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Repairing a Floating Cork Floor

Posted: 01 JUL 2002

While you’re admiring the appearance of your new cork floor, chances are you’re not thinking about what you would do if it sustained damage. But we all know that “stuff” happens, usually at the most inconvenient times, and it tends to be more expensive than we can afford. Murphy’s Law sums it up nicely – essentially, "If anything can go wrong, it will."

Fortunately, some flooring engineers were apparently familiar with Captain Murphy’s time-honored expression. As a result, they developed no-glue click together floor planks – an invention that revolutionized do-it-yourself flooring. It eliminated not only the labor involved with gluing, nailing and stapling, but the cost of those materials as well. Perhaps more importantly, it made major repair work practically effortless.

Major damage to cork floors is not as common as it is with some flooring materials, especially with regard to impacts. Because cork is so resilient, it does not dent. It absorbs the shock of everyday impacts and then regains it shape. Fire, however, is a different issue. Even though cork is flame resistant, it can still be severely charred by a careless smoker or popping fireplace embers.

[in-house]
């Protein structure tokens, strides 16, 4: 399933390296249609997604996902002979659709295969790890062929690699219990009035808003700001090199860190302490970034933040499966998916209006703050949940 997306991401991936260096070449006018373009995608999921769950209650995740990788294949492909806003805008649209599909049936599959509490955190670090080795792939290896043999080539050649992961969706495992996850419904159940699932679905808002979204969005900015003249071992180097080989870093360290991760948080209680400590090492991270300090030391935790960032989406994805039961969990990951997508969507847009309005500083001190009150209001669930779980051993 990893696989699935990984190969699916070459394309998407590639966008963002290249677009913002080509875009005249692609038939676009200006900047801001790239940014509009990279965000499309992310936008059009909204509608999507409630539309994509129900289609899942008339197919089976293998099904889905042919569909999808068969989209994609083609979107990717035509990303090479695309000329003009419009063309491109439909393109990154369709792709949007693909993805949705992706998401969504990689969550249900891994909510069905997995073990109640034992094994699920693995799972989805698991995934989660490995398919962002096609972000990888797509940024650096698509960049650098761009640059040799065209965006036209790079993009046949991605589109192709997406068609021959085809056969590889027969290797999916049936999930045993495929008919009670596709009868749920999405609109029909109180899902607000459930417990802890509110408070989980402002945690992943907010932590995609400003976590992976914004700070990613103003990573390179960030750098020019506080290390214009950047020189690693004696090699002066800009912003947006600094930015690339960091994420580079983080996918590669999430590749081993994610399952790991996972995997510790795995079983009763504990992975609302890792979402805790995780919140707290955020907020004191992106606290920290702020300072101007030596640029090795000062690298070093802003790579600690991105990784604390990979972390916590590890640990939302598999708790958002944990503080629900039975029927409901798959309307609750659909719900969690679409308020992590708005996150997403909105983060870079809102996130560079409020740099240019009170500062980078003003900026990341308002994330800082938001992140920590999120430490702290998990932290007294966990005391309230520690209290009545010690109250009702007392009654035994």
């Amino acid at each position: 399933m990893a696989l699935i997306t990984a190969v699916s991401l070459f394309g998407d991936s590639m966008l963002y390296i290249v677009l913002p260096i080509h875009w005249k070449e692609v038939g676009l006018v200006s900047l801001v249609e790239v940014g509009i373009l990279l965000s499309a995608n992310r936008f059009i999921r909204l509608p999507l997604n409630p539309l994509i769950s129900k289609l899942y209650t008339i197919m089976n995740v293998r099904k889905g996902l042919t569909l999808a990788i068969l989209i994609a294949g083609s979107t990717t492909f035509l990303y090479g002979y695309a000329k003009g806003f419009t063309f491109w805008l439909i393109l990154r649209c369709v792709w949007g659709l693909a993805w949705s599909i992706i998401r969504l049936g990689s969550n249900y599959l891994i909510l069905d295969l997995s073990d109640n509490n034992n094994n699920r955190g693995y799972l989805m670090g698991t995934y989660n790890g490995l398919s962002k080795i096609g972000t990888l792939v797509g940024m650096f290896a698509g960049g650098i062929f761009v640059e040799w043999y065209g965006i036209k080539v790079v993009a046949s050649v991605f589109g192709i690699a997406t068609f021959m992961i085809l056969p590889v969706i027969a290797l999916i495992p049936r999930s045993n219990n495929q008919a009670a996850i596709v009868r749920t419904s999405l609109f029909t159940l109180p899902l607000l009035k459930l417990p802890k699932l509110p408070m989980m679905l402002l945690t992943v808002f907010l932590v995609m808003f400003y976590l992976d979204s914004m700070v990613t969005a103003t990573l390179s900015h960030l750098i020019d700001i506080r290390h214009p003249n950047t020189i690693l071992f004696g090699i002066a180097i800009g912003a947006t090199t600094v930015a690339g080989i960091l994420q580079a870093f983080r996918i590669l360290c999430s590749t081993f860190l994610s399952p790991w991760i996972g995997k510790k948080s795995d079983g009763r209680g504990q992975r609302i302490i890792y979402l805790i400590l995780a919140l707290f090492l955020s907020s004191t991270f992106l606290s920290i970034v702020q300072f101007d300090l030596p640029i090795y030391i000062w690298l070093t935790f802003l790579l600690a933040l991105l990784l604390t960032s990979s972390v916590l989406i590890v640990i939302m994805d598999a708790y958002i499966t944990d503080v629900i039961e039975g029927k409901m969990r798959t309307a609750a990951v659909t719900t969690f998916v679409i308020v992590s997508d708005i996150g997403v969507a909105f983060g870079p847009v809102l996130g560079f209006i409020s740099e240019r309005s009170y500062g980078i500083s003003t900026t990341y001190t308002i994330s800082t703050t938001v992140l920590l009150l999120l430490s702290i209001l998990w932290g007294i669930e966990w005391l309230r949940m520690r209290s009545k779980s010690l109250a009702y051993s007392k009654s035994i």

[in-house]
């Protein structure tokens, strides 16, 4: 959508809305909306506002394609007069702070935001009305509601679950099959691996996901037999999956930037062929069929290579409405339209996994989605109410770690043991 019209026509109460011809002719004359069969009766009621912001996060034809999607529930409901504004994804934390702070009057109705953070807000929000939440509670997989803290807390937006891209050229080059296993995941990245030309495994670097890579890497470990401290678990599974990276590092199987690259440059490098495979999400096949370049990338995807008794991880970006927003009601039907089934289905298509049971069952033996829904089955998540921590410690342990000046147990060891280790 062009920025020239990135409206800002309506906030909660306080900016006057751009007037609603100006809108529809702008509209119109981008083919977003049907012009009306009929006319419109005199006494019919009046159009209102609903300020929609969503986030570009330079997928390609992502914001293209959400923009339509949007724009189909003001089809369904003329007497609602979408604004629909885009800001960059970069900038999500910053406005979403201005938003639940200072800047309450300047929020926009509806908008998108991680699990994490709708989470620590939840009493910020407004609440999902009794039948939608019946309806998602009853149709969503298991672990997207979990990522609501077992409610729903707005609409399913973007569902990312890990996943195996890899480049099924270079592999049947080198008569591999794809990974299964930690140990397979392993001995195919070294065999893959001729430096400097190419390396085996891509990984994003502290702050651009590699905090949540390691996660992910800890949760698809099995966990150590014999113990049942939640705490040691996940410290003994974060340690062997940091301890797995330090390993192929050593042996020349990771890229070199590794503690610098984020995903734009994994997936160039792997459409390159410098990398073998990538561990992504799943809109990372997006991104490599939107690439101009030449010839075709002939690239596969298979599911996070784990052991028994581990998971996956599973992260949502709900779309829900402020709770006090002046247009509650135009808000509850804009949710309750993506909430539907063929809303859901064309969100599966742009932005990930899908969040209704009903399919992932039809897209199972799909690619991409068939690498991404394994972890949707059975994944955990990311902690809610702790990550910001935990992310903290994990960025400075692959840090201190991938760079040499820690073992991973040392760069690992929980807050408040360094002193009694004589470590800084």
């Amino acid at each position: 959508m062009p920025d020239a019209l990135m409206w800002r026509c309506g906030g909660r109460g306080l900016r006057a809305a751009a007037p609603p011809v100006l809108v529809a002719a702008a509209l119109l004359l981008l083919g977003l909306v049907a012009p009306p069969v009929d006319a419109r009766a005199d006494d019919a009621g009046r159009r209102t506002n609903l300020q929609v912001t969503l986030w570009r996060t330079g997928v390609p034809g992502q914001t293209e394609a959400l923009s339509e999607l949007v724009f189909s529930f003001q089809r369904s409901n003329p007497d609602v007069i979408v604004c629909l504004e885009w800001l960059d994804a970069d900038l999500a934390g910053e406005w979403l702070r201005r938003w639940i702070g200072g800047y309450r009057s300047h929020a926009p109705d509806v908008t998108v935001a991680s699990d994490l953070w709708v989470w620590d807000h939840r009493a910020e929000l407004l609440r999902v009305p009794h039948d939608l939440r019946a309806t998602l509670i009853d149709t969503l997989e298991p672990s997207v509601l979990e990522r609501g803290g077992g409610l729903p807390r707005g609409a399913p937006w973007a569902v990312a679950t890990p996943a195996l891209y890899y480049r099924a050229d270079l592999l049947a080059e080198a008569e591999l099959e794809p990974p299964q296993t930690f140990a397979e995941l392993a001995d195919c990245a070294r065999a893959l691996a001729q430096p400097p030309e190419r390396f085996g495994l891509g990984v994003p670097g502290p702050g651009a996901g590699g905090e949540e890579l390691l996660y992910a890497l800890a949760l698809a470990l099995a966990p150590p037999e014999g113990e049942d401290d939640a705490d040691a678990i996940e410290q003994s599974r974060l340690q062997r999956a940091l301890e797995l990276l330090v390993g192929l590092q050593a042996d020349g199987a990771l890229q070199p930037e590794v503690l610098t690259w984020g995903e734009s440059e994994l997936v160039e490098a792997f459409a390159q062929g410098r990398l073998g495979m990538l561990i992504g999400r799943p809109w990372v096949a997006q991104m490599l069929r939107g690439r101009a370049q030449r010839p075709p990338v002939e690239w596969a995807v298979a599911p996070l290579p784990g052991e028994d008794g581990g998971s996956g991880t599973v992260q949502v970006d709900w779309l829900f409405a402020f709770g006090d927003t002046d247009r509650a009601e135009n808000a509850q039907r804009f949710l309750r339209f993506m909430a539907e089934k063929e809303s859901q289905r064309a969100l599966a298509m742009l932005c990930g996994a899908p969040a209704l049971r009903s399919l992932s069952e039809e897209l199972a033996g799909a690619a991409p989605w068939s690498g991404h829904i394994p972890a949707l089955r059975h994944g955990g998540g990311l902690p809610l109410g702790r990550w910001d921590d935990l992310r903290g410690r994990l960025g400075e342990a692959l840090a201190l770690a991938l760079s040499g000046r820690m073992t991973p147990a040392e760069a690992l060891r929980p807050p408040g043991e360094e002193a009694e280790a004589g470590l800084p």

Fortunately, your decision to float your floor would pay off greatly under such circumstances. If a plank or two – or more – should become damaged, here is all you need to do:

  • Clear the area on the side of the room closest to the damaged plank(s)
  • Remove the base or quarter round molding
  • Disconnect the planking to the damaged area and replace the damaged plank(s)
  • Reconnect the original flooring planks
  • Remount the molding
  • Put you’re your room back together

Yep, it’s that easy. Probably the most difficult part of repairing a floated installation is moving the furniture.

Now you can once again sit back, relax, and admire that beautiful cork floor…not to mention your excellent repair work, of course.